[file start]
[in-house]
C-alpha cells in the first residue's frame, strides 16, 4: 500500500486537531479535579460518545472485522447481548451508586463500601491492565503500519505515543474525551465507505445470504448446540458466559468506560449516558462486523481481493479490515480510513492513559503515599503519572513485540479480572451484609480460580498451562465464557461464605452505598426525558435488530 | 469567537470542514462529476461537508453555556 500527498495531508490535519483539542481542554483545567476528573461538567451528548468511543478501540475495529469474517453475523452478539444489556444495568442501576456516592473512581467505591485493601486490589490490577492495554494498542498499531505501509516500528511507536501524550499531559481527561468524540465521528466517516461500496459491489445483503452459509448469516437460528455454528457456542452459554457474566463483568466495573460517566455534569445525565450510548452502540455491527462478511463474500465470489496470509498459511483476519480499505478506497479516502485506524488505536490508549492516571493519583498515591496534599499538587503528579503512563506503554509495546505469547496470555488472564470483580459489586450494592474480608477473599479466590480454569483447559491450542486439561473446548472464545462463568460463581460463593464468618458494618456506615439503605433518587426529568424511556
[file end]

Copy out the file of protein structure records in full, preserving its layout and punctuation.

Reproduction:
[in-house]
C-alpha cells in the first residue's frame, strides 16, 4: 500500500486537531479535579460518545472485522447481548451508586463500601491492565503500519505515543474525551465507505445470504448446540458466559468506560449516558462486523481481493479490515480510513492513559503515599503519572513485540479480572451484609480460580498451562465464557461464605452505598426525558435488530 | 469567537470542514462529476461537508453555556 500527498495531508490535519483539542481542554483545567476528573461538567451528548468511543478501540475495529469474517453475523452478539444489556444495568442501576456516592473512581467505591485493601486490589490490577492495554494498542498499531505501509516500528511507536501524550499531559481527561468524540465521528466517516461500496459491489445483503452459509448469516437460528455454528457456542452459554457474566463483568466495573460517566455534569445525565450510548452502540455491527462478511463474500465470489496470509498459511483476519480499505478506497479516502485506524488505536490508549492516571493519583498515591496534599499538587503528579503512563506503554509495546505469547496470555488472564470483580459489586450494592474480608477473599479466590480454569483447559491450542486439561473446548472464545462463568460463581460463593464468618458494618456506615439503605433518587426529568424511556